# Probability Distributions, Mass Functions and Cumulative Distribution Functions

02/17/2021

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## Outline

• The following topics will be covered in this lecture:

• Random variables
• Probability distributions
• Probability mass functions
• Cumulative distribution functions

## Random Variables Courtesy of Mario Triola, Essentials of Statistics, 6th edition

• Let us recall the idea of a random variable.
• Prototypically, we can consider the coin flipping example from the motivation:
• $$X$$ is the number heads in two coin flips.
• Every time we repeat two coin flips $$X$$ can take a different value due to many possible factors:
• how much force we apply in the flip;
• air pressure;
• wind speed;
• etc…
• The result is so sensitive to these factors that are beyond our ability to control, we consider the result to be by chance.
• Before we flip the coin twice, the value of $$X$$ has yet-to-be determined.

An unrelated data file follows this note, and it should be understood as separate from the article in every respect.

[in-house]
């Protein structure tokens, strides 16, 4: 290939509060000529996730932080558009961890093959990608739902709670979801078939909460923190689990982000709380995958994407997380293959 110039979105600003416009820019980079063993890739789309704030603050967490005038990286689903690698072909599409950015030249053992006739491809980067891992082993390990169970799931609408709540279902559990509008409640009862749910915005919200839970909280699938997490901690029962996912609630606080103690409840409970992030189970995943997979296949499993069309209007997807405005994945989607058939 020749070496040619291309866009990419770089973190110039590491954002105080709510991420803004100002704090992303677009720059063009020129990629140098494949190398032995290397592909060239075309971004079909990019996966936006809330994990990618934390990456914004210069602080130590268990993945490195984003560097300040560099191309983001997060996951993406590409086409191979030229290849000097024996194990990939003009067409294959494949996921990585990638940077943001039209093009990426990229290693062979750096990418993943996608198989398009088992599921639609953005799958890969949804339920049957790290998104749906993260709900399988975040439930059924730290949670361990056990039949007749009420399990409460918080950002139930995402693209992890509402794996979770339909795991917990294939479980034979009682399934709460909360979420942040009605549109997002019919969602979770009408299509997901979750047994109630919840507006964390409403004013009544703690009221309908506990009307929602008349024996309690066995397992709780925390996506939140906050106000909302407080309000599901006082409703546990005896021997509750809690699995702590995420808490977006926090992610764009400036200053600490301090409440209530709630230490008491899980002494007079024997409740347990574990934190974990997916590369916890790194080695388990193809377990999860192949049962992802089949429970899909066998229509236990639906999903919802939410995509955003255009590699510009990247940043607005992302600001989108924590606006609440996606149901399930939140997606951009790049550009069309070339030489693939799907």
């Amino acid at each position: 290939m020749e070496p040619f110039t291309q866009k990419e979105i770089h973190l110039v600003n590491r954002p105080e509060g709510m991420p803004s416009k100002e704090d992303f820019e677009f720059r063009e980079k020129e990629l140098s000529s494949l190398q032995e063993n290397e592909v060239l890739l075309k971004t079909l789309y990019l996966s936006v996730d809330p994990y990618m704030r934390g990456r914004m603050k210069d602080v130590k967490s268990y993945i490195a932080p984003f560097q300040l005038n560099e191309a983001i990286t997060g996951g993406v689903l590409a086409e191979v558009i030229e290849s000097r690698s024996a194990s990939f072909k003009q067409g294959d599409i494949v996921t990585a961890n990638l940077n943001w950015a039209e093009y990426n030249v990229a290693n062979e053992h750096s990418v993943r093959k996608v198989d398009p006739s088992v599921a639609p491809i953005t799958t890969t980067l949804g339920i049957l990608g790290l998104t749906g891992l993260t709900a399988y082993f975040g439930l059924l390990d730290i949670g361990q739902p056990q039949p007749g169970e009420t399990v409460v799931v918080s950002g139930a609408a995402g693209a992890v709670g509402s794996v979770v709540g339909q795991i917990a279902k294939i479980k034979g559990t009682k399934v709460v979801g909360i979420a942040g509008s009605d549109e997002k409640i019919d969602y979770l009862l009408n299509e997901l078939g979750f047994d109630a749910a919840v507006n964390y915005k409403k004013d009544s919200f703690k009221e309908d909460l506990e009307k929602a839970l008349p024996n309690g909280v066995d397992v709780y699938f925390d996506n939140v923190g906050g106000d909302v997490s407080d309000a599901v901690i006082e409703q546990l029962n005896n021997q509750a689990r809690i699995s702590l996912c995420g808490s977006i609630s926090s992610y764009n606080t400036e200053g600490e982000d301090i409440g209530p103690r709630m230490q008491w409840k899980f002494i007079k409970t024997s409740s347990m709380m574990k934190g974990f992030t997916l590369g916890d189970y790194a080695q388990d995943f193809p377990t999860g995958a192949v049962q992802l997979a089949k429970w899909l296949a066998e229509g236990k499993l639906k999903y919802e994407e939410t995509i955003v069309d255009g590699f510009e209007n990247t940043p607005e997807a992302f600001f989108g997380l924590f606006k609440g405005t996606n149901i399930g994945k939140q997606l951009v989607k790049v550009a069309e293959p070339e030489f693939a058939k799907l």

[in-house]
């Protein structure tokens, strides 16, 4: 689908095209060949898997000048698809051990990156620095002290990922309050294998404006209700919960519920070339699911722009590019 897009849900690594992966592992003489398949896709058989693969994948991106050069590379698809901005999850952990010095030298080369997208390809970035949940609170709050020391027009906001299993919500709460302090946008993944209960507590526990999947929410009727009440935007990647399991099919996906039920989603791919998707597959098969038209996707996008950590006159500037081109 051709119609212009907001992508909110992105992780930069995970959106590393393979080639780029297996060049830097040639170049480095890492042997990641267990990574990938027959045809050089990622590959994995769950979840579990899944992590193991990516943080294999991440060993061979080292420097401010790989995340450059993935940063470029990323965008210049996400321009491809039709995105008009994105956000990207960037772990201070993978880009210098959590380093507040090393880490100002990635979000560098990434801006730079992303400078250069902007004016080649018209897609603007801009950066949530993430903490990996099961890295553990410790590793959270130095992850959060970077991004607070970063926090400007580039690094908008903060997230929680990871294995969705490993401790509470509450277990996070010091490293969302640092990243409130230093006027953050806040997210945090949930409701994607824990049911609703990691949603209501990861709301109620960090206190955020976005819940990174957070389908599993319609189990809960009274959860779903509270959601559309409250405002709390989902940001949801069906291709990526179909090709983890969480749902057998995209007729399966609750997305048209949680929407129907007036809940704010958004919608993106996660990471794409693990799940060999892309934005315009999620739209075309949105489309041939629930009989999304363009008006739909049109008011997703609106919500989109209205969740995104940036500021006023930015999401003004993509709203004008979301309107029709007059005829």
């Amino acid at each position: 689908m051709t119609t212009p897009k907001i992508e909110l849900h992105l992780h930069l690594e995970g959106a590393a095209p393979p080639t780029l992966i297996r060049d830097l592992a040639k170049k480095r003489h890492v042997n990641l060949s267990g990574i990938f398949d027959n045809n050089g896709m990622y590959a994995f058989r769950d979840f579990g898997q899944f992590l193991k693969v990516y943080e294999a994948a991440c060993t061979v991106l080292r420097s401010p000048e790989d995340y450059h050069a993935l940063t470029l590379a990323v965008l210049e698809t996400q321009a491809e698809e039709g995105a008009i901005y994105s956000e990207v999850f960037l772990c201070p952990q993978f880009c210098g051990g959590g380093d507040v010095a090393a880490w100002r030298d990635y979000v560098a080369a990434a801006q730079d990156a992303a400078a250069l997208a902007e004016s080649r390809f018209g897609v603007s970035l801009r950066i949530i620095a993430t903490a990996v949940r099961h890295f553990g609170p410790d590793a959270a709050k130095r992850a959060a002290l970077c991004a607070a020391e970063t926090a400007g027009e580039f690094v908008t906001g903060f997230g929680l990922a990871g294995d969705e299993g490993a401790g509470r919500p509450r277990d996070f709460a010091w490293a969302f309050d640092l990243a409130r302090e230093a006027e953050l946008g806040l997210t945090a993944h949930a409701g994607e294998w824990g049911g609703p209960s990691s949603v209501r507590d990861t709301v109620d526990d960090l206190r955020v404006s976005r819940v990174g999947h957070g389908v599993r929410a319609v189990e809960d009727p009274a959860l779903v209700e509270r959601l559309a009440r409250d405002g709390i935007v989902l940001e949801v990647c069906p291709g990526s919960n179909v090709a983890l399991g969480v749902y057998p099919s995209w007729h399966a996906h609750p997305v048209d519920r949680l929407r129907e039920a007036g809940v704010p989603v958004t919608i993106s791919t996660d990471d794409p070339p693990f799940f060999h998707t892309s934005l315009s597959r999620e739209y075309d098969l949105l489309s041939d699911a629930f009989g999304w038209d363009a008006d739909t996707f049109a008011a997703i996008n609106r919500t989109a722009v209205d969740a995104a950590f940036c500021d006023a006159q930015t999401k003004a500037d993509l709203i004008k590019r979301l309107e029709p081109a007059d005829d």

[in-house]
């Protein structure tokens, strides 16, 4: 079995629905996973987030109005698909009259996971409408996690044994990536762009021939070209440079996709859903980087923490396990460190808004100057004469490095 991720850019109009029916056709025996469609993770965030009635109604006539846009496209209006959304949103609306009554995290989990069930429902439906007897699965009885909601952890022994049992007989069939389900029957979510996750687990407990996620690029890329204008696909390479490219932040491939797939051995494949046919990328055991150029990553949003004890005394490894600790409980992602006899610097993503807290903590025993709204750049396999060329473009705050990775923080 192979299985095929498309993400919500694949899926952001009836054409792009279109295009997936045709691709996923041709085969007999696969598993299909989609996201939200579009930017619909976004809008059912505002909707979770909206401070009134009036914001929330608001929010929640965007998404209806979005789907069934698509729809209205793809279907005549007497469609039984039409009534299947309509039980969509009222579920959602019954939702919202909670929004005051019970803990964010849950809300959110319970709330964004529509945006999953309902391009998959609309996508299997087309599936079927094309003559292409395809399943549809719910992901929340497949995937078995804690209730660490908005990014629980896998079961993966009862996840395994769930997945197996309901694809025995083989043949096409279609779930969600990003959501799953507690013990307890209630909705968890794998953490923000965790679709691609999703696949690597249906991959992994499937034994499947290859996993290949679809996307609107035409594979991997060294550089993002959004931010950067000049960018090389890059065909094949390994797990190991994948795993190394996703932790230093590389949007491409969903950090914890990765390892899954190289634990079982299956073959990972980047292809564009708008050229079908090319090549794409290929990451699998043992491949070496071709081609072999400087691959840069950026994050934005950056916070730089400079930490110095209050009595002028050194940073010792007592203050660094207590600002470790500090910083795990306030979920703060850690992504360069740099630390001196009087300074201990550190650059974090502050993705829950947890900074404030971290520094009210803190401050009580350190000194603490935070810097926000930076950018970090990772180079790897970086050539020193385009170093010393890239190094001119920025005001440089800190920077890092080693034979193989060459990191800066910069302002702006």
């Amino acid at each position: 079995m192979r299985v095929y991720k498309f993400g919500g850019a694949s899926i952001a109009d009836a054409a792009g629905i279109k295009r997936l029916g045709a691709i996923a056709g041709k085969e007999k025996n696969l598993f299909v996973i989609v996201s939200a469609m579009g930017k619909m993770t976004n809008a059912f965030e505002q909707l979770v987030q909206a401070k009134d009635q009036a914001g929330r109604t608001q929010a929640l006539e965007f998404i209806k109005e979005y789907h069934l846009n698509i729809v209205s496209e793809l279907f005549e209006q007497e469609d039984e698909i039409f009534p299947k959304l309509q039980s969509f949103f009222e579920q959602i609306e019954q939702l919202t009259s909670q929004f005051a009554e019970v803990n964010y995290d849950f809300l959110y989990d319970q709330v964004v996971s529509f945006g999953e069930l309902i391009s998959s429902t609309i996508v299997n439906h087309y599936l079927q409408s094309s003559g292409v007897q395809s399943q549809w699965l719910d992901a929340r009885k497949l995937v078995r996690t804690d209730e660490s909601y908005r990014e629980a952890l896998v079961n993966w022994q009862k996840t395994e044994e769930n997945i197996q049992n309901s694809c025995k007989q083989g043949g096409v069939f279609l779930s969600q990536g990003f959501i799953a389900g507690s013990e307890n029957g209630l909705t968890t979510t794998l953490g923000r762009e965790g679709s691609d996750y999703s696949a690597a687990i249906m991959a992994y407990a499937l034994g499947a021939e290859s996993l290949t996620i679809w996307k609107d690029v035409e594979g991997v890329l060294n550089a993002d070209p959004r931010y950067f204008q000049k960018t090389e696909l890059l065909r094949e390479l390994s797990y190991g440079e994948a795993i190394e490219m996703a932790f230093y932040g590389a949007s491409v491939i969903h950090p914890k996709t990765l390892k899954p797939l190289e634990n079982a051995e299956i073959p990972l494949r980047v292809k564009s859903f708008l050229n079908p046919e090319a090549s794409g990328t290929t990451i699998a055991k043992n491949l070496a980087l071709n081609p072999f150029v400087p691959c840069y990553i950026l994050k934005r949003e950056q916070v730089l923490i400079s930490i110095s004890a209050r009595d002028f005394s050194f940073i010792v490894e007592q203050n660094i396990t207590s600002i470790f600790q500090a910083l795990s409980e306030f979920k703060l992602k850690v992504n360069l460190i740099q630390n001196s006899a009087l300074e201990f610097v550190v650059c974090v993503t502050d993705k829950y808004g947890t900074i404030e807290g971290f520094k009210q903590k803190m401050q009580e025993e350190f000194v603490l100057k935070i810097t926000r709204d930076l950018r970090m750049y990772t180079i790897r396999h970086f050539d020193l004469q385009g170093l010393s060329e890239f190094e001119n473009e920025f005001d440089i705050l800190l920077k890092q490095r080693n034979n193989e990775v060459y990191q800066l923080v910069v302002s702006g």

• After we flip the coin twice, the value of $$X$$ is fixed and possibly known.
• Formally we will define:
• Random Variable
A random variable is a function that assigns a real number to each outcome in the sample space of a random experiment.
• Notation
A random variable is denoted by an uppercase letter such as $$X$$. After an experiment is conducted, the measured value of the random variable is denoted by a lowercase letter such as $$x$$

### Random variables continued Courtesy of Ania Panorska CC

• Suppose we are considering our sample space $$\mathbf{S}$$ of all possible outcomes of a random process.
• Then for any particular outcome of the process,
• e.g., for the coin flips one outcome is $$\{H,H\}$$,
• mathematically the random variable $$X$$ takes the outcome to the numerical value $$x=2$$ in the range $$\mathbf{R}$$.
• Note: $$X$$ must always take a numerical value.
• Because a random variable takes a numerical value (not categorical), we must consider the units that $$X$$ takes:
• Discrete random variable is a random variable with a finite (or countably infinite) range.
• In particular, the unit of $$X$$ cannot be arbitrarily sub-divided.